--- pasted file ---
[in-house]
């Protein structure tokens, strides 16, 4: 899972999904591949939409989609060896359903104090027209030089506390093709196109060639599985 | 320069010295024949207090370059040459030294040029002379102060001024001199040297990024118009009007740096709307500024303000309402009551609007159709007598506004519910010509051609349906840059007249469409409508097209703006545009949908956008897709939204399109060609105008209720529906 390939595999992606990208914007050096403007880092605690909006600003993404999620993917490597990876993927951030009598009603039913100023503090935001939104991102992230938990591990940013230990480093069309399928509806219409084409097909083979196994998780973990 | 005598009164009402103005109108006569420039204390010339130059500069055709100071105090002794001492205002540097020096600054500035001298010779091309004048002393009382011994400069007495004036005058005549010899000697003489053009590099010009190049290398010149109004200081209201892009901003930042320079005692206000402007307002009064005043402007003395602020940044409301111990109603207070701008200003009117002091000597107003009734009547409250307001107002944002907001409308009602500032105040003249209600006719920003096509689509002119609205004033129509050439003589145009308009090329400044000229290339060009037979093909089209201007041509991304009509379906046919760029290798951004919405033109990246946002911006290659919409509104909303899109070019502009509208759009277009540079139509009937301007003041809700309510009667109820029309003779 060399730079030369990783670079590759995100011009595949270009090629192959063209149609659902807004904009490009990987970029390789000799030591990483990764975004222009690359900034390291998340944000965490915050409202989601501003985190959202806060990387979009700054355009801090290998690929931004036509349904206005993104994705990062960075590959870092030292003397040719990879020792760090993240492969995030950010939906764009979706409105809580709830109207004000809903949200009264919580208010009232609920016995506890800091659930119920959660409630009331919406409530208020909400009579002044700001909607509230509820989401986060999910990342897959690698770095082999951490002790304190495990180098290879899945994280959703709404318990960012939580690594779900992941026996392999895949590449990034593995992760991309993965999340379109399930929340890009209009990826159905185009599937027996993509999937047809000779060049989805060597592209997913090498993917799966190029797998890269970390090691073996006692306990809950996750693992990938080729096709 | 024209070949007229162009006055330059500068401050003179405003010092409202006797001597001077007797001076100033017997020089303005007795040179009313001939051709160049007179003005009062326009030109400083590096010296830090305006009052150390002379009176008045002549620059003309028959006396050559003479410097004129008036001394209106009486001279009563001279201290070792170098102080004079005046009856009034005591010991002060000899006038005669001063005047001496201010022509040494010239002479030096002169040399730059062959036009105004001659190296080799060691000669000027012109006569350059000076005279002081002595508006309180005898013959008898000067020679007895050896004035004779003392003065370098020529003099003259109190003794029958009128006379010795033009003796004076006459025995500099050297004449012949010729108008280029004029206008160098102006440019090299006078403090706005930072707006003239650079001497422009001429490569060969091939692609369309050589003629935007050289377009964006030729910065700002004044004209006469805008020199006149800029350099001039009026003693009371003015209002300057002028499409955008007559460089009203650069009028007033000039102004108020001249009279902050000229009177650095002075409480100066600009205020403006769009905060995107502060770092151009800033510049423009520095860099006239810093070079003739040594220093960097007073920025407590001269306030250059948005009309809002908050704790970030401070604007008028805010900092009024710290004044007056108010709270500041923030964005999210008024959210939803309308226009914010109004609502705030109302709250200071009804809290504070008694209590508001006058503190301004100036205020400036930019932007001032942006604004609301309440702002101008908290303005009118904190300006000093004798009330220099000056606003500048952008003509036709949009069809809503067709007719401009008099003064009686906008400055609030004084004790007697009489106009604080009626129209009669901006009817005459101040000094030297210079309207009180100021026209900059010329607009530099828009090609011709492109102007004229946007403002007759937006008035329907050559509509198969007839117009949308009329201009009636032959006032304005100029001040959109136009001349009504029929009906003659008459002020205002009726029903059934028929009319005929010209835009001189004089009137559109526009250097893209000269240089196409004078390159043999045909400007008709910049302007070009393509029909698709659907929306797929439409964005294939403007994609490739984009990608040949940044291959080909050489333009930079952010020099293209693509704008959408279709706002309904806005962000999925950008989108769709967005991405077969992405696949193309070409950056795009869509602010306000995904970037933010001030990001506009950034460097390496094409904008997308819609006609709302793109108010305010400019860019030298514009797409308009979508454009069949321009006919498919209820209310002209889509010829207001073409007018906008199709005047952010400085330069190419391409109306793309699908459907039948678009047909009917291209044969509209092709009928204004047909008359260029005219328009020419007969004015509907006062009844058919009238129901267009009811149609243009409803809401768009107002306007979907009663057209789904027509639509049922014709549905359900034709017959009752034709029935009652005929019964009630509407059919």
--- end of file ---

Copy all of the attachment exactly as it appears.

[in-house]
């Protein structure tokens, strides 16, 4: 899972999904591949939409989609060896359903104090027209030089506390093709196109060639599985 | 320069010295024949207090370059040459030294040029002379102060001024001199040297990024118009009007740096709307500024303000309402009551609007159709007598506004519910010509051609349906840059007249469409409508097209703006545009949908956008897709939204399109060609105008209720529906 390939595999992606990208914007050096403007880092605690909006600003993404999620993917490597990876993927951030009598009603039913100023503090935001939104991102992230938990591990940013230990480093069309399928509806219409084409097909083979196994998780973990 | 005598009164009402103005109108006569420039204390010339130059500069055709100071105090002794001492205002540097020096600054500035001298010779091309004048002393009382011994400069007495004036005058005549010899000697003489053009590099010009190049290398010149109004200081209201892009901003930042320079005692206000402007307002009064005043402007003395602020940044409301111990109603207070701008200003009117002091000597107003009734009547409250307001107002944002907001409308009602500032105040003249209600006719920003096509689509002119609205004033129509050439003589145009308009090329400044000229290339060009037979093909089209201007041509991304009509379906046919760029290798951004919405033109990246946002911006290659919409509104909303899109070019502009509208759009277009540079139509009937301007003041809700309510009667109820029309003779 060399730079030369990783670079590759995100011009595949270009090629192959063209149609659902807004904009490009990987970029390789000799030591990483990764975004222009690359900034390291998340944000965490915050409202989601501003985190959202806060990387979009700054355009801090290998690929931004036509349904206005993104994705990062960075590959870092030292003397040719990879020792760090993240492969995030950010939906764009979706409105809580709830109207004000809903949200009264919580208010009232609920016995506890800091659930119920959660409630009331919406409530208020909400009579002044700001909607509230509820989401986060999910990342897959690698770095082999951490002790304190495990180098290879899945994280959703709404318990960012939580690594779900992941026996392999895949590449990034593995992760991309993965999340379109399930929340890009209009990826159905185009599937027996993509999937047809000779060049989805060597592209997913090498993917799966190029797998890269970390090691073996006692306990809950996750693992990938080729096709 | 024209070949007229162009006055330059500068401050003179405003010092409202006797001597001077007797001076100033017997020089303005007795040179009313001939051709160049007179003005009062326009030109400083590096010296830090305006009052150390002379009176008045002549620059003309028959006396050559003479410097004129008036001394209106009486001279009563001279201290070792170098102080004079005046009856009034005591010991002060000899006038005669001063005047001496201010022509040494010239002479030096002169040399730059062959036009105004001659190296080799060691000669000027012109006569350059000076005279002081002595508006309180005898013959008898000067020679007895050896004035004779003392003065370098020529003099003259109190003794029958009128006379010795033009003796004076006459025995500099050297004449012949010729108008280029004029206008160098102006440019090299006078403090706005930072707006003239650079001497422009001429490569060969091939692609369309050589003629935007050289377009964006030729910065700002004044004209006469805008020199006149800029350099001039009026003693009371003015209002300057002028499409955008007559460089009203650069009028007033000039102004108020001249009279902050000229009177650095002075409480100066600009205020403006769009905060995107502060770092151009800033510049423009520095860099006239810093070079003739040594220093960097007073920025407590001269306030250059948005009309809002908050704790970030401070604007008028805010900092009024710290004044007056108010709270500041923030964005999210008024959210939803309308226009914010109004609502705030109302709250200071009804809290504070008694209590508001006058503190301004100036205020400036930019932007001032942006604004609301309440702002101008908290303005009118904190300006000093004798009330220099000056606003500048952008003509036709949009069809809503067709007719401009008099003064009686906008400055609030004084004790007697009489106009604080009626129209009669901006009817005459101040000094030297210079309207009180100021026209900059010329607009530099828009090609011709492109102007004229946007403002007759937006008035329907050559509509198969007839117009949308009329201009009636032959006032304005100029001040959109136009001349009504029929009906003659008459002020205002009726029903059934028929009319005929010209835009001189004089009137559109526009250097893209000269240089196409004078390159043999045909400007008709910049302007070009393509029909698709659907929306797929439409964005294939403007994609490739984009990608040949940044291959080909050489333009930079952010020099293209693509704008959408279709706002309904806005962000999925950008989108769709967005991405077969992405696949193309070409950056795009869509602010306000995904970037933010001030990001506009950034460097390496094409904008997308819609006609709302793109108010305010400019860019030298514009797409308009979508454009069949321009006919498919209820209310002209889509010829207001073409007018906008199709005047952010400085330069190419391409109306793309699908459907039948678009047909009917291209044969509209092709009928204004047909008359260029005219328009020419007969004015509907006062009844058919009238129901267009009811149609243009409803809401768009107002306007979907009663057209789904027509639509049922014709549905359900034709017959009752034709029935009652005929019964009630509407059919």